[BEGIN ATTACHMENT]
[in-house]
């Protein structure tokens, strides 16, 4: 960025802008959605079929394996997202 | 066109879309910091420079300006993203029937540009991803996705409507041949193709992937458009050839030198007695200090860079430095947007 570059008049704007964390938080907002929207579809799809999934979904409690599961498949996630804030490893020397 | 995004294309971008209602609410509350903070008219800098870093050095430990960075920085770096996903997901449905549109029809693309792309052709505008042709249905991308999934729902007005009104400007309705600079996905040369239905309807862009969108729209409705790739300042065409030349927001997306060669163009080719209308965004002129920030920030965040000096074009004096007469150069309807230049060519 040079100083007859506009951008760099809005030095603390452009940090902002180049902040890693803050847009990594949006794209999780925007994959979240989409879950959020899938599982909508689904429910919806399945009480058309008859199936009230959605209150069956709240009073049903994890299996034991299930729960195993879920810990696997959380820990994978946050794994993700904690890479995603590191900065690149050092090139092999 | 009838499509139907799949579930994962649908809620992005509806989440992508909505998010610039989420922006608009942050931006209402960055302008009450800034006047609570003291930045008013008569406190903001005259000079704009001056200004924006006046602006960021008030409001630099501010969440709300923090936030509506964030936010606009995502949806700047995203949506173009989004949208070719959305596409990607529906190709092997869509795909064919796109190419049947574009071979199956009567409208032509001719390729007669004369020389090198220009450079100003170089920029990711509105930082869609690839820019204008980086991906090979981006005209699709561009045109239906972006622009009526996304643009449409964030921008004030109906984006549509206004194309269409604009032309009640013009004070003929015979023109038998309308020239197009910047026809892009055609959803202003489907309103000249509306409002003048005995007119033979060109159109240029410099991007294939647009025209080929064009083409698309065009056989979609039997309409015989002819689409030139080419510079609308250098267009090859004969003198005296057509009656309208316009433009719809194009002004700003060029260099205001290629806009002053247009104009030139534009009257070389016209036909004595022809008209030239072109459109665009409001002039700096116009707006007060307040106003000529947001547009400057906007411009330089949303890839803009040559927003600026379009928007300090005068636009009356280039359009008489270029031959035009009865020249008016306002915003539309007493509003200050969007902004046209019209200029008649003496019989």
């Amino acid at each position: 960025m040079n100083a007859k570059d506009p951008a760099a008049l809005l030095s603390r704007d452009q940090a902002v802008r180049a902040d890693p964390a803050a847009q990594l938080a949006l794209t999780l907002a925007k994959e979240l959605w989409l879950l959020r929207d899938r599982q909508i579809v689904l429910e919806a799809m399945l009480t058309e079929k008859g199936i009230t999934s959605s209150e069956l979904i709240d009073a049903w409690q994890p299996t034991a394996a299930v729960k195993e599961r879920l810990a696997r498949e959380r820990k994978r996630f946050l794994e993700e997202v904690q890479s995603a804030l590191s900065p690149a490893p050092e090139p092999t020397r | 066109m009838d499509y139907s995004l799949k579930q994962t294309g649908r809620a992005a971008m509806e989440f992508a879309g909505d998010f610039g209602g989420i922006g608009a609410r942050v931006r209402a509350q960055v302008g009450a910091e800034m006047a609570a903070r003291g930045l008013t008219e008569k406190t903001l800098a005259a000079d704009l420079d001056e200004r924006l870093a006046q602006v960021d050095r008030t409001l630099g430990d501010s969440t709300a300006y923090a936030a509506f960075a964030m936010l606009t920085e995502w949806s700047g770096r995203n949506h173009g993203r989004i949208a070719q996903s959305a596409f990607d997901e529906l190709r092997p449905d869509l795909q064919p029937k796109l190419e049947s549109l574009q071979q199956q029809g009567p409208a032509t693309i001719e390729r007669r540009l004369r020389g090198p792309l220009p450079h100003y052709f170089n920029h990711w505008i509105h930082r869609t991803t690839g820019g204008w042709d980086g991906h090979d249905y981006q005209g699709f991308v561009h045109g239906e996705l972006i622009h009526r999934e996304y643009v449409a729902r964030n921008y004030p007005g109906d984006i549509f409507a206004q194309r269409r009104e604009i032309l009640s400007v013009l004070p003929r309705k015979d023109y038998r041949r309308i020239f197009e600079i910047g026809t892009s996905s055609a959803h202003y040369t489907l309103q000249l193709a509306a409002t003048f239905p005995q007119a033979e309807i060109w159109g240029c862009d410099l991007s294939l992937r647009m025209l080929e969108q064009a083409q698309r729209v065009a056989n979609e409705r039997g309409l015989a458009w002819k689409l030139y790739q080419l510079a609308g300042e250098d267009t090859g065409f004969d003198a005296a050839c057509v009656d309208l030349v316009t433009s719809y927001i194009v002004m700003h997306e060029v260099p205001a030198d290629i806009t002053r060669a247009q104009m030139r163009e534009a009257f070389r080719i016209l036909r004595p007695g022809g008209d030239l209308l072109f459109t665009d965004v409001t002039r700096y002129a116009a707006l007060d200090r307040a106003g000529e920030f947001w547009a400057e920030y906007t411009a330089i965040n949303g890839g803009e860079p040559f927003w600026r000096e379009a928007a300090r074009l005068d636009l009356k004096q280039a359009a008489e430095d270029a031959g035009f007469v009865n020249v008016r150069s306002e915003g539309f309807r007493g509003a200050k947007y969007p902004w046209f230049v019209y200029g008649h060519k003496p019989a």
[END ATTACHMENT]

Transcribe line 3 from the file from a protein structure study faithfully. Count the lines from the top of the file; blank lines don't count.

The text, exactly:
């Amino acid at each position: 960025m040079n100083a007859k570059d506009p951008a760099a008049l809005l030095s603390r704007d452009q940090a902002v802008r180049a902040d890693p964390a803050a847009q990594l938080a949006l794209t999780l907002a925007k994959e979240l959605w989409l879950l959020r929207d899938r599982q909508i579809v689904l429910e919806a799809m399945l009480t058309e079929k008859g199936i009230t999934s959605s209150e069956l979904i709240d009073a049903w409690q994890p299996t034991a394996a299930v729960k195993e599961r879920l810990a696997r498949e959380r820990k994978r996630f946050l794994e993700e997202v904690q890479s995603a804030l590191s900065p690149a490893p050092e090139p092999t020397r | 066109m009838d499509y139907s995004l799949k579930q994962t294309g649908r809620a992005a971008m509806e989440f992508a879309g909505d998010f610039g209602g989420i922006g608009a609410r942050v931006r209402a509350q960055v302008g009450a910091e800034m006047a609570a903070r003291g930045l008013t008219e008569k406190t903001l800098a005259a000079d704009l420079d001056e200004r924006l870093a006046q602006v960021d050095r008030t409001l630099g430990d501010s969440t709300a300006y923090a936030a509506f960075a964030m936010l606009t920085e995502w949806s700047g770096r995203n949506h173009g993203r989004i949208a070719q996903s959305a596409f990607d997901e529906l190709r092997p449905d869509l795909q064919p029937k796109l190419e049947s549109l574009q071979q199956q029809g009567p409208a032509t693309i001719e390729r007669r540009l004369r020389g090198p792309l220009p450079h100003y052709f170089n920029h990711w505008i509105h930082r869609t991803t690839g820019g204008w042709d980086g991906h090979d249905y981006q005209g699709f991308v561009h045109g239906e996705l972006i622009h009526r999934e996304y643009v449409a729902r964030n921008y004030p007005g109906d984006i549509f409507a206004q194309r269409r009104e604009i032309l009640s400007v013009l004070p003929r309705k015979d023109y038998r041949r309308i020239f197009e600079i910047g026809t892009s996905s055609a959803h202003y040369t489907l309103q000249l193709a509306a409002t003048f239905p005995q007119a033979e309807i060109w159109g240029c862009d410099l991007s294939l992937r647009m025209l080929e969108q064009a083409q698309r729209v065009a056989n979609e409705r039997g309409l015989a458009w002819k689409l030139y790739q080419l510079a609308g300042e250098d267009t090859g065409f004969d003198a005296a050839c057509v009656d309208l030349v316009t433009s719809y927001i194009v002004m700003h997306e060029v260099p205001a030198d290629i806009t002053r060669a247009q104009m030139r163009e534009a009257f070389r080719i016209l036909r004595p007695g022809g008209d030239l209308l072109f459109t665009d965004v409001t002039r700096y002129a116009a707006l007060d200090r307040a106003g000529e920030f947001w547009a400057e920030y906007t411009a330089i965040n949303g890839g803009e860079p040559f927003w600026r000096e379009a928007a300090r074009l005068d636009l009356k004096q280039a359009a008489e430095d270029a031959g035009f007469v009865n020249v008016r150069s306002e915003g539309f309807r007493g509003a200050k947007y969007p902004w046209f230049v019209y200029g008649h060519k003496p019989a």